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October 3rd, 2012

New York City’s Tort Liability Soars

Led by a record 2,004 lawsuits against the police department, New York City’s tort liability for the year ending July 31 reportedly grew a whopping 28%.

A story in today’s New York World, “A Tort Time Bomb,” cites the recently released Mayor’s Management Report, which “indicates that the flood of cases brought against the New York City police — which have seen a 63 percent rise over the last decade — has not subsided.”

“In 2010,” The World story continues, “the NYPD became the city agency with the highest volume of tort claims . . . , surpassing the Department of Transportation and the Health and Hospitals Corporation, and accounting for $135.8 million of the city’s total expenditures for judgments and settlements, according to the New York City Comptroller.”

The story quotes Joel Berger, “a civil rights attorney for 45 years” who is critical of what he sees as overly zealous NYPD tactics.

“Whether it’s stop and frisk, marijuana arrests, trespassing — this stuff is completely out of control,” said Berger, disagreeing sharply with New York City Councilman Peter Vallone who argues that the city should aggressively defend itself against, rather than reflexively settle, such lawsuits.

Berger holds out Los Angeles and Chicago as models for settling and “learning from” lawsuits against their police departments, adding that it is “absolutely absurd to respond to an increase in lawsuits by simply hiring more lawyers and defending to the hilt.  That is such poor public policy.”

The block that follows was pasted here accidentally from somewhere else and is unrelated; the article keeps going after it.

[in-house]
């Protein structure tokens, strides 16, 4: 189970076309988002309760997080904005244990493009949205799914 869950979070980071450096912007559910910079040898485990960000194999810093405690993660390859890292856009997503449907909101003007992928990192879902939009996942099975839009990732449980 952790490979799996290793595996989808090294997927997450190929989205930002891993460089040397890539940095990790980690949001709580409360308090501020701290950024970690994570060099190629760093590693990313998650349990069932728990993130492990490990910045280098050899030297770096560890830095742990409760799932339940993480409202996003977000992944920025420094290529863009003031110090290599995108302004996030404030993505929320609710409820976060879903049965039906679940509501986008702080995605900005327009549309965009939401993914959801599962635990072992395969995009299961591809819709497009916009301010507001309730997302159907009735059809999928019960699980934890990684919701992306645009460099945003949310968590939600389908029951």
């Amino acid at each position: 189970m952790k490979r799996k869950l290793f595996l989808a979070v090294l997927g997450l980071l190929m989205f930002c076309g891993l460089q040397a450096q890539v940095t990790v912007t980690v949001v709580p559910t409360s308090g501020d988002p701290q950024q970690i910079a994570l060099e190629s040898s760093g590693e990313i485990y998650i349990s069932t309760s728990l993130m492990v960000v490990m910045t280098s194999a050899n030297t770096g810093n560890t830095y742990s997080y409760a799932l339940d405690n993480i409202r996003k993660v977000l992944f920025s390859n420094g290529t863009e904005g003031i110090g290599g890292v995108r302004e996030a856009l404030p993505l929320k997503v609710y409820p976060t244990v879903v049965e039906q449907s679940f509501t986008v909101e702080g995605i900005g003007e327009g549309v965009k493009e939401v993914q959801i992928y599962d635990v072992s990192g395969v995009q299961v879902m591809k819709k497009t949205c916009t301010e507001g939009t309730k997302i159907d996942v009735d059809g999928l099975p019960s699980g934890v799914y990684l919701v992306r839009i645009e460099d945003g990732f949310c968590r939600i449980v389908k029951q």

Well, someone needs to explain to stuck-in-the-60s Joel Berger that both Los Angeles and Chicago — and California and Illinois more broadly — are all but bankrupt, in no small part because they roll over for any shyster with a bogus slip-and-fall or police brutality claim. Councilman Vallone is the one reading the situation correctly. The city’s Law Department should beef up and fight every single nonsense lawsuit that parasitically targets taxpayers’ collective wallet. Doing so will signal the shysters that their racket is to be increasingly squeezed. And if punks, thugs and felons don’t like stop-and-frisk, let ‘em move to Jersey —surely Bruce Springsteen will take up their “cause.”

Meanwhile, Mayor Michael Bloomberg, Police Chief Ray Kelly, Corporation Counsel Michael Cardozo, Councilman Vallone and every other NYC official with any sense of justice and loyalty to taxpayers should fiercely lobby the shysters’ enablers in Albany, led by Assembly Speaker Sheldon Silver, for statewide liability reforms that’ll give the crumbling former Empire State a fighting chance to save itself from an insolvent future like that of lawsuit-loving California and Illinois.

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